FMC Reports Jump in Charge Complaints Against Common Carriers
The U.S. Federal Maritime Commission is reporting a strong rise in charge complaints as shippers respond positively to the Ocean Shipping Reform Act of 2022. This comes as the FMC continues to take steps to define the processes and fulfill the mandate from the U.S. Congress requiring key milestones in the enactment and enforcement of the changes governing ocean shipping.
One of the key areas that the reforms to the governance of the industry focused on was charges coming from the carriers. Shippers and truckers complained to the U.S. Congress about the dramatic rise in detention and demurrage charges (D&D). The legislation sought to provide relief including shifting much of the onerous for justifying the charges to the carriers.
Since the law’s enactment in June, the FMC reports it has received more than 175 filings in less than six months. “U.S. shippers have responded positively to the new opportunity, established via the Ocean Shipping Reform Act of 2022, to challenge carrier charges by filing Charge Complaints at the FMC,” they reported in an announcement defining new processes for the complaints. “The process being shared today clarifies the interim steps the commission will take under this new authority.”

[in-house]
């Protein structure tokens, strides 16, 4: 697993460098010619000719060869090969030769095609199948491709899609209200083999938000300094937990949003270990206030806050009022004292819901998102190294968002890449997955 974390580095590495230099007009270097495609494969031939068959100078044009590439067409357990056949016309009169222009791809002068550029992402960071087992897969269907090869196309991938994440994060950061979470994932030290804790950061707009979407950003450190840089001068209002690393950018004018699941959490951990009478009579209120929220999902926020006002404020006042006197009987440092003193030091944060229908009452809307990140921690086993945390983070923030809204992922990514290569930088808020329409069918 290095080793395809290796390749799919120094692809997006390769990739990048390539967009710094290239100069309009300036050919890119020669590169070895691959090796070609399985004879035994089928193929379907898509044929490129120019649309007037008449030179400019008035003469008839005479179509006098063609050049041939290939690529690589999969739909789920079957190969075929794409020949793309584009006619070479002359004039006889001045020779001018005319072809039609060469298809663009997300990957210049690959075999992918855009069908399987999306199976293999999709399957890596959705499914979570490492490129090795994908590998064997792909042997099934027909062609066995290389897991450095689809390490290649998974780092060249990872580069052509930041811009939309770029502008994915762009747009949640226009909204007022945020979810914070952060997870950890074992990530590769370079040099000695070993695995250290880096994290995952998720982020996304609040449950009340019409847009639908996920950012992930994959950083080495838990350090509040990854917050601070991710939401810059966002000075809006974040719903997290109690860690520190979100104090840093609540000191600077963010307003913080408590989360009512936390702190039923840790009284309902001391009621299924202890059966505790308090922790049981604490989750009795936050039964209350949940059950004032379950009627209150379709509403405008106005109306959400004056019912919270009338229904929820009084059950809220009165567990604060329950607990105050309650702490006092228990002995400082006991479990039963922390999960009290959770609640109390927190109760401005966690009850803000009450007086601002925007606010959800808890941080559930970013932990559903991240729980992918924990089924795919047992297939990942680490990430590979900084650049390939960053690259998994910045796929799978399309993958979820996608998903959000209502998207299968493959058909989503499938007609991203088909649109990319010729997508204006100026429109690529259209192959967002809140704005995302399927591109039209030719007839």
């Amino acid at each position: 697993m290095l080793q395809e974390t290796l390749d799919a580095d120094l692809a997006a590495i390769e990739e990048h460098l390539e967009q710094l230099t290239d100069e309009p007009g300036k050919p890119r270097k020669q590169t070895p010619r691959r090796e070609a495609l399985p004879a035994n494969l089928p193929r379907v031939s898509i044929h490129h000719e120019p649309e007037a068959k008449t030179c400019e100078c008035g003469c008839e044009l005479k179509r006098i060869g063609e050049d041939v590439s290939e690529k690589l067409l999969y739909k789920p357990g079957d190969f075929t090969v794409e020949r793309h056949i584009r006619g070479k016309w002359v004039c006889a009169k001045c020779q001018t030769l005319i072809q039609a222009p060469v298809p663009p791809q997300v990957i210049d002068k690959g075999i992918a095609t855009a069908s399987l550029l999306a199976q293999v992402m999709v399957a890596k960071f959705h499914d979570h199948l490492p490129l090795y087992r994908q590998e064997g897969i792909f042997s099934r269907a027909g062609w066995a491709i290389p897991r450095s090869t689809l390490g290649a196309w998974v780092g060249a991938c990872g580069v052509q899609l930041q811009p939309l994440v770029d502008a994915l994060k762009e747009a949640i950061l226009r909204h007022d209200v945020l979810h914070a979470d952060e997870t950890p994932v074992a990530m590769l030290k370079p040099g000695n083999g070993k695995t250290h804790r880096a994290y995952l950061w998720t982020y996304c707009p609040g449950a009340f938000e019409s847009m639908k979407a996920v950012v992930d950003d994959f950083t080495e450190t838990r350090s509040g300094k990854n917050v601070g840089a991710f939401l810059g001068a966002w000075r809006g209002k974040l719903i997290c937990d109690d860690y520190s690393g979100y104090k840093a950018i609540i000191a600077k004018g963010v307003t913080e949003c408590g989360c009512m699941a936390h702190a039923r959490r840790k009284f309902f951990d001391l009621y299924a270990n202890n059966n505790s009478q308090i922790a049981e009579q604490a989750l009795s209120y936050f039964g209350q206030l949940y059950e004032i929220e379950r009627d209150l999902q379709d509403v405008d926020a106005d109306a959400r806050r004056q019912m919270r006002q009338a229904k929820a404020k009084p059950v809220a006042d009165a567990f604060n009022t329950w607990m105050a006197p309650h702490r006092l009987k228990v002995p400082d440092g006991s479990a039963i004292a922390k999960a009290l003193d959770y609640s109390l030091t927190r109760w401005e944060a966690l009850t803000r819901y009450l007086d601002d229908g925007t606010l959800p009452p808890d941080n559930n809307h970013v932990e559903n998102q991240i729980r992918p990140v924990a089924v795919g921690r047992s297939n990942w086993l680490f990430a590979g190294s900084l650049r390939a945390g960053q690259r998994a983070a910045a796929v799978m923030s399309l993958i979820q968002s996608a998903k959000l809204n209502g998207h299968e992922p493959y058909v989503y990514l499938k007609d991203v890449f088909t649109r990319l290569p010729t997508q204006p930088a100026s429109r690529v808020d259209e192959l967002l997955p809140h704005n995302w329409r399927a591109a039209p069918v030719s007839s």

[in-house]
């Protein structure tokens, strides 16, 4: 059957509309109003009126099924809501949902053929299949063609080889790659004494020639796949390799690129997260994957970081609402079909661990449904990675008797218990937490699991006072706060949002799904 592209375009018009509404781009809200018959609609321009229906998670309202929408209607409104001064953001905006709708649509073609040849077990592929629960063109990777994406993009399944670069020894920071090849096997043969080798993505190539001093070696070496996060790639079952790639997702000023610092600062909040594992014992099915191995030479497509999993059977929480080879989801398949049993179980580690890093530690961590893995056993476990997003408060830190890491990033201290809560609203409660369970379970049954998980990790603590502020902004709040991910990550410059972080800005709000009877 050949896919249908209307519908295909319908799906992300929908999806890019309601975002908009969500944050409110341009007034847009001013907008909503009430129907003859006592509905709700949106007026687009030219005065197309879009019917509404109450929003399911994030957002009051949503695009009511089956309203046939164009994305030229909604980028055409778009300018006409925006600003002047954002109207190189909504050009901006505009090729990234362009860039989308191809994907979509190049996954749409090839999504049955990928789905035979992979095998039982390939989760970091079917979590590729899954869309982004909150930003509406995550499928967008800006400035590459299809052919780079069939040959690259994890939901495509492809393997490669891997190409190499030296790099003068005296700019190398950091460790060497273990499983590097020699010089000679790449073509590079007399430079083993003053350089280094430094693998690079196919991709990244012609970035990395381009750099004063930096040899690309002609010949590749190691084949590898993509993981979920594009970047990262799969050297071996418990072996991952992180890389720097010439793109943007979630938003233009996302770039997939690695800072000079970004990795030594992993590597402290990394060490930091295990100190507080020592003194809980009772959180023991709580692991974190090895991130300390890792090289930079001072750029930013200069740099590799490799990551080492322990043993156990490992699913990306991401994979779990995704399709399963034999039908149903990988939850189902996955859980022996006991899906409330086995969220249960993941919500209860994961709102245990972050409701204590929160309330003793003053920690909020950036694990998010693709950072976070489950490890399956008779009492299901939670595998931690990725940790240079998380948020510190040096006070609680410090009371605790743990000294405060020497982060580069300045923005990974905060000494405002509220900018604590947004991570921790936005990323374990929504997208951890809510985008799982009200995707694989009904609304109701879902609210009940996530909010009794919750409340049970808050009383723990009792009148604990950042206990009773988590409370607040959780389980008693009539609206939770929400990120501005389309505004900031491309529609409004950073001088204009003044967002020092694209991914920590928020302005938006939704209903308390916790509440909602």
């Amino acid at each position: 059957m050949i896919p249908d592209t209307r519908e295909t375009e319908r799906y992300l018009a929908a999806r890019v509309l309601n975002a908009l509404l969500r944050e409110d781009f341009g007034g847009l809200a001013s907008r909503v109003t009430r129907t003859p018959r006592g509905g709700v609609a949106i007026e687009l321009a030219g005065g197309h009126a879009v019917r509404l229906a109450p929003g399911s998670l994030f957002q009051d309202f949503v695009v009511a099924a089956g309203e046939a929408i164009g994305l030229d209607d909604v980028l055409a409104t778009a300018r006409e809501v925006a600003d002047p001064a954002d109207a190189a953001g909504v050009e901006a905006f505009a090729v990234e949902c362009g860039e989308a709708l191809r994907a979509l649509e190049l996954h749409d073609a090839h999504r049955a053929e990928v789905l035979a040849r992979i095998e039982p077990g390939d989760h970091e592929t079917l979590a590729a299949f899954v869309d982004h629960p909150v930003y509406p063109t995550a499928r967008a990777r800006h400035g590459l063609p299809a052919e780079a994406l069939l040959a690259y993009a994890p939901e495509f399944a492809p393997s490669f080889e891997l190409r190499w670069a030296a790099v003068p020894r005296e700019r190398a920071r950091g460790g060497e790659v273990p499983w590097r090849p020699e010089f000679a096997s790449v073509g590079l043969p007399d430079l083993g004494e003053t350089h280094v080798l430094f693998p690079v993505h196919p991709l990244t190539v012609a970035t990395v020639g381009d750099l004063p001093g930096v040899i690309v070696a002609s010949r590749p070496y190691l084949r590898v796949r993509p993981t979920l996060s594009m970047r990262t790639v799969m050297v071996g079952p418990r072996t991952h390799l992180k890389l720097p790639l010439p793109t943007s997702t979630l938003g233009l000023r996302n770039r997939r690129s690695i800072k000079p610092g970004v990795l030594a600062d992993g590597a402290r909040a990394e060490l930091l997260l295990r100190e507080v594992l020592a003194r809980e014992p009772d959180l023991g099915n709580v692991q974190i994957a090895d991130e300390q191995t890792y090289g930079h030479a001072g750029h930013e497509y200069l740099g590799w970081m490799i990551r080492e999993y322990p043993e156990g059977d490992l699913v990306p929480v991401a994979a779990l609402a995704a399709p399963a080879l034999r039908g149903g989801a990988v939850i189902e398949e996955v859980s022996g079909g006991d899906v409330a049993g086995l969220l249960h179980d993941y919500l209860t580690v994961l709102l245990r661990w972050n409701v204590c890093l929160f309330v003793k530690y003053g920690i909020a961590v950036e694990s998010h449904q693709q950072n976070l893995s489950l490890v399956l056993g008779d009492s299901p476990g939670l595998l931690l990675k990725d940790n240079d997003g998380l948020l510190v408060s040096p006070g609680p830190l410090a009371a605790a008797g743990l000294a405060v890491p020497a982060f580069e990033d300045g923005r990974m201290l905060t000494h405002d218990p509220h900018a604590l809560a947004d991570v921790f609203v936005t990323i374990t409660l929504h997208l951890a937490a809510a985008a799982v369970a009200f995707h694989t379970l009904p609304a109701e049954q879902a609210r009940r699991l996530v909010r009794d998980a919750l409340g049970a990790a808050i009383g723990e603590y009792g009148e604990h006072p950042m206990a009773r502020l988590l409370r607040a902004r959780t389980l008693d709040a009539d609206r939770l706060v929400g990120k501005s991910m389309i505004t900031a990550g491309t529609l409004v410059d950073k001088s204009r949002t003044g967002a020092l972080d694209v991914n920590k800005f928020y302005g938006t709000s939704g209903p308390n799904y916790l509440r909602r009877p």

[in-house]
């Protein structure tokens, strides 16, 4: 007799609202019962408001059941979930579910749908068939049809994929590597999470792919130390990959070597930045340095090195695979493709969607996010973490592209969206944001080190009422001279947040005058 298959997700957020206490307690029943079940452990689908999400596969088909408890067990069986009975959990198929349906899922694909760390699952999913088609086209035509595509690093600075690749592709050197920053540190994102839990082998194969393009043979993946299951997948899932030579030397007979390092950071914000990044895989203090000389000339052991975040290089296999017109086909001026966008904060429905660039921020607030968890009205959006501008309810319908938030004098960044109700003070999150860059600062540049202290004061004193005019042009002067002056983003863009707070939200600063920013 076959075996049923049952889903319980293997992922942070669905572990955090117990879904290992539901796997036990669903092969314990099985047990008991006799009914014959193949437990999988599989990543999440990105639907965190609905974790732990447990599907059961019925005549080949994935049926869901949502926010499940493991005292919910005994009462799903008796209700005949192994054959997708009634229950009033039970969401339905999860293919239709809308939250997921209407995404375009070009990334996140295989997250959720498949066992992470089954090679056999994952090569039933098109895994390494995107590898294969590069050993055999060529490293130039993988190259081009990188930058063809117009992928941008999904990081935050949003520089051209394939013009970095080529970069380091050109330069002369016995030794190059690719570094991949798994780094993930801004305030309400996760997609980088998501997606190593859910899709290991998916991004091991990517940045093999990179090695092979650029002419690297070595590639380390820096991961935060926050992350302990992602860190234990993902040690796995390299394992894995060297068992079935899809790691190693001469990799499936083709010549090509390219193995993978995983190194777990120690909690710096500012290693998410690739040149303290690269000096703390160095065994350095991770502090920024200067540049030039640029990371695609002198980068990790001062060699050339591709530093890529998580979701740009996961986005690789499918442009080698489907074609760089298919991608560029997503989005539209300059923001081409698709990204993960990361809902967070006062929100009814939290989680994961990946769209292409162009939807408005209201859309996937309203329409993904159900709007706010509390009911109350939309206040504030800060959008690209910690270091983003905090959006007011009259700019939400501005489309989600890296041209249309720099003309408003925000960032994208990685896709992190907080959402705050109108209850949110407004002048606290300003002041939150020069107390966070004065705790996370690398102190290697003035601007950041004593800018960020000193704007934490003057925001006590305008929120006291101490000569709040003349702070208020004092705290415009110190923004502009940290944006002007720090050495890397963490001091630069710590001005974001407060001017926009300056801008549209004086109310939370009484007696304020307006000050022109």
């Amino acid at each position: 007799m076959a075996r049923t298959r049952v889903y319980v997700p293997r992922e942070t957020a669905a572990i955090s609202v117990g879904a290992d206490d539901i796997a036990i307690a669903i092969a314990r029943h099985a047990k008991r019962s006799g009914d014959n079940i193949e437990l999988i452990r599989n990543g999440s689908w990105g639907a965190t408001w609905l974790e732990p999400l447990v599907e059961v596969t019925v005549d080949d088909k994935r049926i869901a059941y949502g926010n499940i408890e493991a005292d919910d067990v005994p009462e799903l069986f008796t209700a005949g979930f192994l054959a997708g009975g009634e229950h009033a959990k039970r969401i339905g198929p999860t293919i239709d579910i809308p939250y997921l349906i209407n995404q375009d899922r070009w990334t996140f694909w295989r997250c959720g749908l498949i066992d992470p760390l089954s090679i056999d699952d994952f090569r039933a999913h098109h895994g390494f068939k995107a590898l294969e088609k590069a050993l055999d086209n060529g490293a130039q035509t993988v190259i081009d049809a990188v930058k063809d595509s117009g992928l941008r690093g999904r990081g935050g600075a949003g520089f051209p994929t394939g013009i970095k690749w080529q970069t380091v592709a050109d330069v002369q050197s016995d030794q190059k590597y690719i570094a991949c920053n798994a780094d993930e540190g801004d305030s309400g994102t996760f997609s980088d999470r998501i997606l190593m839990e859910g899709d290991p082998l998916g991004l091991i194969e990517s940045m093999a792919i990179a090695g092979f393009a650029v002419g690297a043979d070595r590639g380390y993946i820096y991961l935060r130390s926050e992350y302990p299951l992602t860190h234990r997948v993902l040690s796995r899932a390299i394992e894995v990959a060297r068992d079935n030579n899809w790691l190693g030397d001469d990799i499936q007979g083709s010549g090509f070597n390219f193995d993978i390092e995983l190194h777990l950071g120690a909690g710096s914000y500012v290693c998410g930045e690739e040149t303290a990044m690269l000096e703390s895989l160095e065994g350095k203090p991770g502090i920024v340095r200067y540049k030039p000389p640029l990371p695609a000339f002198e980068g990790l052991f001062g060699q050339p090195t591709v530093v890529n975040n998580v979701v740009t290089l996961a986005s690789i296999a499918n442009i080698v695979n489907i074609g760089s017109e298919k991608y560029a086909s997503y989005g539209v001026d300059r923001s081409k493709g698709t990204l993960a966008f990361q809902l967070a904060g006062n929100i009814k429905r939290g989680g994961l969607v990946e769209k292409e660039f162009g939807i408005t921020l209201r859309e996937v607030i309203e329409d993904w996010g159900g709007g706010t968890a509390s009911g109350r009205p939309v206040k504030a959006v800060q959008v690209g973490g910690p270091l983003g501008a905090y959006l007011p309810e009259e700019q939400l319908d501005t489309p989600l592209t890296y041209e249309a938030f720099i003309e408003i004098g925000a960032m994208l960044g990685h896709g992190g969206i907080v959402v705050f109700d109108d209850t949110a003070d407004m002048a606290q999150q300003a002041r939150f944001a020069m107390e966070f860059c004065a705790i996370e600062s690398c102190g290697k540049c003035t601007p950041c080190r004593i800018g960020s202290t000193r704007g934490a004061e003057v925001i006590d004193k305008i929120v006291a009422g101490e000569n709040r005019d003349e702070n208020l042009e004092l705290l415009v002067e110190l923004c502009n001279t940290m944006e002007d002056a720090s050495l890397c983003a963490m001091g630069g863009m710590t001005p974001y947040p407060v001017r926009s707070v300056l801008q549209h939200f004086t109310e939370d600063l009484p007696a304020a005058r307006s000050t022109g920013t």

Congress set deadlines for the FMC to enact the elements of the legislation. Today, the FMC detailed its interim procedures for processing charge complaints. When the commission received a complaint with “sufficient information and detail,” it will launch a multi-stage progress of investigation by its newly staffed Office of Investigations.
The common carrier will be contacted by commission staff and asked to respond to the complaint, and justify the charge or fee being investigated. The result of the investigation could lead to an order for the common carrier to show why it should not be ordered to refund the fees or charges paid or waive the fees in question. Then the FMC will decide if the charge is in compliance, if a refund or waiver is due and if a separate civil penalty proceeding is appropriate.
The goal of the Act was to both simplify and expedite the process while making the carrier more responsible in the process. The FMC, however, notes that shippers and others filing complaints would still be able to file a small claim or formal complaints if the Office of Enforcement’s investigation does not result in a positive action.
The effort to define the interim procedures was a required milestone in the enactment of the legislation. The FMC notes that experience gained from these first proceedings will guide the Commission on what form a permanent process should take.